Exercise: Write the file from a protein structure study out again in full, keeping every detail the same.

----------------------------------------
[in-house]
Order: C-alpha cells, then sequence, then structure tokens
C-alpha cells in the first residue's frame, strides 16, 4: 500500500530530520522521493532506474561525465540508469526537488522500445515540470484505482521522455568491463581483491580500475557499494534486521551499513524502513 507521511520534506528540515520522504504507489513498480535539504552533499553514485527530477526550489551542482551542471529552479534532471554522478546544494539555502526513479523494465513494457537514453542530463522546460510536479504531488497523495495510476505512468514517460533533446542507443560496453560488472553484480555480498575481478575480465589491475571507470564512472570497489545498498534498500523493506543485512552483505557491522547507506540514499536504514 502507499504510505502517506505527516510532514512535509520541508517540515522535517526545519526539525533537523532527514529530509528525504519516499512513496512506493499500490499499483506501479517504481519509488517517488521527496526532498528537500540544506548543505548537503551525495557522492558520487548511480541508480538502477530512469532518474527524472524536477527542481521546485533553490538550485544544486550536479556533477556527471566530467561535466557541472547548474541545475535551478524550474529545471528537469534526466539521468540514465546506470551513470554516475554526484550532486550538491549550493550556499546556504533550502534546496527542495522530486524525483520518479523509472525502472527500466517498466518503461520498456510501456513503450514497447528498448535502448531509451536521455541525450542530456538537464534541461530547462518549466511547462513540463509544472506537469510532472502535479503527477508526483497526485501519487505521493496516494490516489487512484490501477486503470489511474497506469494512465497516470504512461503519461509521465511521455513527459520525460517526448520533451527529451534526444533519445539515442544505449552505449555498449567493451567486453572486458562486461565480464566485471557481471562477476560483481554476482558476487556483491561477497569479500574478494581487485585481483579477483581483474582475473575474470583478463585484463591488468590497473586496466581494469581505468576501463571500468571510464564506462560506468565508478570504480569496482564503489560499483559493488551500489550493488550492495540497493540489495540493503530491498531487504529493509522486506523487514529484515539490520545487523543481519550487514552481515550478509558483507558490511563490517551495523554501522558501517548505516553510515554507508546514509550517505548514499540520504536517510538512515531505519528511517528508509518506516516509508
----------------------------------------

[in-house]
Order: C-alpha cells, then sequence, then structure tokens
C-alpha cells in the first residue's frame, strides 16, 4: 500500500530530520522521493532506474561525465540508469526537488522500445515540470484505482521522455568491463581483491580500475557499494534486521551499513524502513 507521511520534506528540515520522504504507489513498480535539504552533499553514485527530477526550489551542482551542471529552479534532471554522478546544494539555502526513479523494465513494457537514453542530463522546460510536479504531488497523495495510476505512468514517460533533446542507443560496453560488472553484480555480498575481478575480465589491475571507470564512472570497489545498498534498500523493506543485512552483505557491522547507506540514499536504514 502507499504510505502517506505527516510532514512535509520541508517540515522535517526545519526539525533537523532527514529530509528525504519516499512513496512506493499500490499499483506501479517504481519509488517517488521527496526532498528537500540544506548543505548537503551525495557522492558520487548511480541508480538502477530512469532518474527524472524536477527542481521546485533553490538550485544544486550536479556533477556527471566530467561535466557541472547548474541545475535551478524550474529545471528537469534526466539521468540514465546506470551513470554516475554526484550532486550538491549550493550556499546556504533550502534546496527542495522530486524525483520518479523509472525502472527500466517498466518503461520498456510501456513503450514497447528498448535502448531509451536521455541525450542530456538537464534541461530547462518549466511547462513540463509544472506537469510532472502535479503527477508526483497526485501519487505521493496516494490516489487512484490501477486503470489511474497506469494512465497516470504512461503519461509521465511521455513527459520525460517526448520533451527529451534526444533519445539515442544505449552505449555498449567493451567486453572486458562486461565480464566485471557481471562477476560483481554476482558476487556483491561477497569479500574478494581487485585481483579477483581483474582475473575474470583478463585484463591488468590497473586496466581494469581505468576501463571500468571510464564506462560506468565508478570504480569496482564503489560499483559493488551500489550493488550492495540497493540489495540493503530491498531487504529493509522486506523487514529484515539490520545487523543481519550487514552481515550478509558483507558490511563490517551495523554501522558501517548505516553510515554507508546514509550517505548514499540520504536517510538512515531505519528511517528508509518506516516509508